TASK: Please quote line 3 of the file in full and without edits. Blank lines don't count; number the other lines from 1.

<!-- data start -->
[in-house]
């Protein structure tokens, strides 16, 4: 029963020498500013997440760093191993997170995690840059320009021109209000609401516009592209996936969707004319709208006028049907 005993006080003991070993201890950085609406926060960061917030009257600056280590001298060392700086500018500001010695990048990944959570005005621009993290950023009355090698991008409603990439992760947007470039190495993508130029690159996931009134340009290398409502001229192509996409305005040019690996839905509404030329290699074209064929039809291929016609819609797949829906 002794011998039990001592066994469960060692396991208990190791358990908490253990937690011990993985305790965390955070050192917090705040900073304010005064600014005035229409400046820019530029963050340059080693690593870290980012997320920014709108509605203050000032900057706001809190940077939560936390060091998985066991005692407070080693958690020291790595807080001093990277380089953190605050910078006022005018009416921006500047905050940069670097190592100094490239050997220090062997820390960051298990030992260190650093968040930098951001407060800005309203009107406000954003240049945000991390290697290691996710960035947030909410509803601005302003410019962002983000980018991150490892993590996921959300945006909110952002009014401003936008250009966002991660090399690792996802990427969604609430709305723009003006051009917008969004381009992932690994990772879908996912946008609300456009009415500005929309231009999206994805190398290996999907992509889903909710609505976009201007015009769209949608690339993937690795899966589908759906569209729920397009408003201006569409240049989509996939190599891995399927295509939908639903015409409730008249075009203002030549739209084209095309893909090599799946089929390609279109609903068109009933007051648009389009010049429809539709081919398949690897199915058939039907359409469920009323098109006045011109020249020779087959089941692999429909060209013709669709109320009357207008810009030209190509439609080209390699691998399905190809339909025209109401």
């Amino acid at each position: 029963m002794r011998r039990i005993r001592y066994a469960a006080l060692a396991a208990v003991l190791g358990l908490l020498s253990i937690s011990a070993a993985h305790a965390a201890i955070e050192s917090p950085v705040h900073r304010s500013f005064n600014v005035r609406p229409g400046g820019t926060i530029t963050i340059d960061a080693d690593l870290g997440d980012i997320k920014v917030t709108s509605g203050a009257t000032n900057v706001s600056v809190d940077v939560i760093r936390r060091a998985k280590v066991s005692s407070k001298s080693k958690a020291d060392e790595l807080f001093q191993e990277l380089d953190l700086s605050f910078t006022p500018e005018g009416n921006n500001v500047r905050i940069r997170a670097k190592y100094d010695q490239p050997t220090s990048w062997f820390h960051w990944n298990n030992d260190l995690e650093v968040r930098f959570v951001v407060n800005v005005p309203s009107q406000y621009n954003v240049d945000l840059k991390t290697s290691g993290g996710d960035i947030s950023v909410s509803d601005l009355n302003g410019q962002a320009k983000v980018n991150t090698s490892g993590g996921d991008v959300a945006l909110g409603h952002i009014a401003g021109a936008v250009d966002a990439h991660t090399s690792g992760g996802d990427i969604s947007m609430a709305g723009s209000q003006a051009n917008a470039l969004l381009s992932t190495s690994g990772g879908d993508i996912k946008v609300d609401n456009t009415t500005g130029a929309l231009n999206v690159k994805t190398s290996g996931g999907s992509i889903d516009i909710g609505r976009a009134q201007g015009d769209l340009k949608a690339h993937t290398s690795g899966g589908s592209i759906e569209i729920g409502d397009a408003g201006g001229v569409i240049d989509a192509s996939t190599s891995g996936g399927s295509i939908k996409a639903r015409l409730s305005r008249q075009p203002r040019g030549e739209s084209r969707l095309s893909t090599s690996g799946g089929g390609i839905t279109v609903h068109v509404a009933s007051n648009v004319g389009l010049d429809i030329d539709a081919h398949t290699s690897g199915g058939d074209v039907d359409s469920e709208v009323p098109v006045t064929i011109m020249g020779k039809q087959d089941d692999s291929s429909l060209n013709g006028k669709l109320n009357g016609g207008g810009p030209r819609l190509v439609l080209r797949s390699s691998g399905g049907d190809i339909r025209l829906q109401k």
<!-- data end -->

């Amino acid at each position: 029963m002794r011998r039990i005993r001592y066994a469960a006080l060692a396991a208990v003991l190791g358990l908490l020498s253990i937690s011990a070993a993985h305790a965390a201890i955070e050192s917090p950085v705040h900073r304010s500013f005064n600014v005035r609406p229409g400046g820019t926060i530029t963050i340059d960061a080693d690593l870290g997440d980012i997320k920014v917030t709108s509605g203050a009257t000032n900057v706001s600056v809190d940077v939560i760093r936390r060091a998985k280590v066991s005692s407070k001298s080693k958690a020291d060392e790595l807080f001093q191993e990277l380089d953190l700086s605050f910078t006022p500018e005018g009416n921006n500001v500047r905050i940069r997170a670097k190592y100094d010695q490239p050997t220090s990048w062997f820390h960051w990944n298990n030992d260190l995690e650093v968040r930098f959570v951001v407060n800005v005005p309203s009107q406000y621009n954003v240049d945000l840059k991390t290697s290691g993290g996710d960035i947030s950023v909410s509803d601005l009355n302003g410019q962002a320009k983000v980018n991150t090698s490892g993590g996921d991008v959300a945006l909110g409603h952002i009014a401003g021109a936008v250009d966002a990439h991660t090399s690792g992760g996802d990427i969604s947007m609430a709305g723009s209000q003006a051009n917008a470039l969004l381009s992932t190495s690994g990772g879908d993508i996912k946008v609300d609401n456009t009415t500005g130029a929309l231009n999206v690159k994805t190398s290996g996931g999907s992509i889903d516009i909710g609505r976009a009134q201007g015009d769209l340009k949608a690339h993937t290398s690795g899966g589908s592209i759906e569209i729920g409502d397009a408003g201006g001229v569409i240049d989509a192509s996939t190599s891995g996936g399927s295509i939908k996409a639903r015409l409730s305005r008249q075009p203002r040019g030549e739209s084209r969707l095309s893909t090599s690996g799946g089929g390609i839905t279109v609903h068109v509404a009933s007051n648009v004319g389009l010049d429809i030329d539709a081919h398949t290699s690897g199915g058939d074209v039907d359409s469920e709208v009323p098109v006045t064929i011109m020249g020779k039809q087959d089941d692999s291929s429909l060209n013709g006028k669709l109320n009357g016609g207008g810009p030209r819609l190509v439609l080209r797949s390699s691998g399905g049907d190809i339909r025209l829906q109401k």